An assessment of the efficiency of fiscalised electronic devices in improving revenue collection in selected companies in Harare: The case of the fiscal electronic tax registers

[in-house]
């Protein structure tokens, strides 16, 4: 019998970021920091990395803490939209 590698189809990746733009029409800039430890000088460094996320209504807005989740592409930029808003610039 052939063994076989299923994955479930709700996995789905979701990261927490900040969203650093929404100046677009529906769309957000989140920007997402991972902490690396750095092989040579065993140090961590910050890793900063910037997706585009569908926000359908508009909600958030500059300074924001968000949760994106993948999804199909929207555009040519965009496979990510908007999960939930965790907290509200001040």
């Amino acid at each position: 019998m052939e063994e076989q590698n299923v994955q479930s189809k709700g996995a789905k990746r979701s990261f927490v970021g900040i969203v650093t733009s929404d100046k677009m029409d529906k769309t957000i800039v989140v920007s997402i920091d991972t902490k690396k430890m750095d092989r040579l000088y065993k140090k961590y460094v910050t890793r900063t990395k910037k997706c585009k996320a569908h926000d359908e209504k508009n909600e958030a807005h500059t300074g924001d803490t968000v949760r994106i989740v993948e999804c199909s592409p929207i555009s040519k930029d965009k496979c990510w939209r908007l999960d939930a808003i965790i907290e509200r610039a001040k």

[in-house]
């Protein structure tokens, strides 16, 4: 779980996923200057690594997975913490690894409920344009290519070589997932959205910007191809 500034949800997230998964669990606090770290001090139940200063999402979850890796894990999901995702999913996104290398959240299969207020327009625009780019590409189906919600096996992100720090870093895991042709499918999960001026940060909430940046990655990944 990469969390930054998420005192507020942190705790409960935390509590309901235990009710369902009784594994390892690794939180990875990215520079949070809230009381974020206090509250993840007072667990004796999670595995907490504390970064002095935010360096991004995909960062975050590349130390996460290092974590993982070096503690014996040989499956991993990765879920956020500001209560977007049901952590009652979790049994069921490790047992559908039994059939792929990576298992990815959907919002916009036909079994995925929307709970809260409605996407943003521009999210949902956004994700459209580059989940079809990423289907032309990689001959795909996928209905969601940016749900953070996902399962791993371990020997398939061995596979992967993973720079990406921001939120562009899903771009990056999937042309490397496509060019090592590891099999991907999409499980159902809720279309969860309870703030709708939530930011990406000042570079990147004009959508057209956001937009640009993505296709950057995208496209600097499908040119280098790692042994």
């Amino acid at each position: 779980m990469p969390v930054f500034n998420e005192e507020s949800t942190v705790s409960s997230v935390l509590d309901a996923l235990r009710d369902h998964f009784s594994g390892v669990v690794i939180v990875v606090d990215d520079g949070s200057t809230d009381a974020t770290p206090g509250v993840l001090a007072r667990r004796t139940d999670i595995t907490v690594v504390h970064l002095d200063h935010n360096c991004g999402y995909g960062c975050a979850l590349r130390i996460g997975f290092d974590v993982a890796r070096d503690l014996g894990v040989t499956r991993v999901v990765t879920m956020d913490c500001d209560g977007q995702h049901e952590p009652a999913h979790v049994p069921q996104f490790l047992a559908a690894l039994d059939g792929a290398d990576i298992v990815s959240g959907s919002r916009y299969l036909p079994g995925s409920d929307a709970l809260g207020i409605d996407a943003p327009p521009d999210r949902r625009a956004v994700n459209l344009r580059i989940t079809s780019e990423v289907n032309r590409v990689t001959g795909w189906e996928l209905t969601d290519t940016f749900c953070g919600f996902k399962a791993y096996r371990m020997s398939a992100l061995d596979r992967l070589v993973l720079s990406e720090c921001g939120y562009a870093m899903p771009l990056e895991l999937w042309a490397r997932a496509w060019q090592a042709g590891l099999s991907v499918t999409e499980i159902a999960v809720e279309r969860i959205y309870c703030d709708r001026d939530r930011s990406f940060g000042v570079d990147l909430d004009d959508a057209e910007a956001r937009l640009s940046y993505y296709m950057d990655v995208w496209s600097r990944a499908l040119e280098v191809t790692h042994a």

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The study assessed the efficiency of Fiscalised Electronic Devices in improving revenue collection in selected companies in Harare using the case of the Fiscal Electronic Tax Registers. The study specifically seeks to determine whether efficient Fiscal Electronic Tax Registers increase the revenue base due to tax compliance. The basis of the study lies on the need to raise awareness on the efficiency and importance of the ETRs in improving tax revenue and tax compliance. The research combines desk and field research. Field research entailed questionnaires and interviews with key informants. Desk research entailed review of concepts, theories and experiences related to the topic. The salient findings of this research are that, efficient Fiscal Electronic Tax Registers increase the revenue base due to tax compliance. While there has been a remarkable improvement in the tax collection system, there is not much improvement on the Value Added Tax (VAT) collections since the adoption of FEDs. FETRs have only improved tax compliance in the companies that are using them. The factors that negatively affect tax compliance are resistant to change, reluctance by tax payers to embrace fiscalisation, lack of knowledge, increased administration costs and lack of capacity as well as the influx of informal traders who do not offer receipts. Fiscalisation improves internal accountability, management and control of business by recording and storing all sales without manipulation. This is evidenced by accurate caption of data and shorter audit periods by the tax collectors among others. Notwithstanding this, fiscalisation has its own challenges such as few suppliers of the devices, unrealistic deadlines, and higher penalties and also the system was not user-friendly and compatible with other devices. This is evidenced by the slow uptake of the devices due to lack of capacity and failure to get tax clearances because they had not fiscalised. Against this backdrop, the study recommends that ZIMRA carry out an impact assessment on the fiscalisation project to determine the extent of it success through monitoring and evaluation. There is need to educate the nation on the use of FETRs and the need to comply, even in rural remote areas. The government should revise the turn-over downwards to accommodate more tax payers. There is need to develop systems that are compatible and can be integrated with the computers in business premises. The informal sector should also be brought into the tax net to increase competition. The government should come up with a more user-friendly system that is easy to use linked to the internet for faster and easy access by ZIMRA.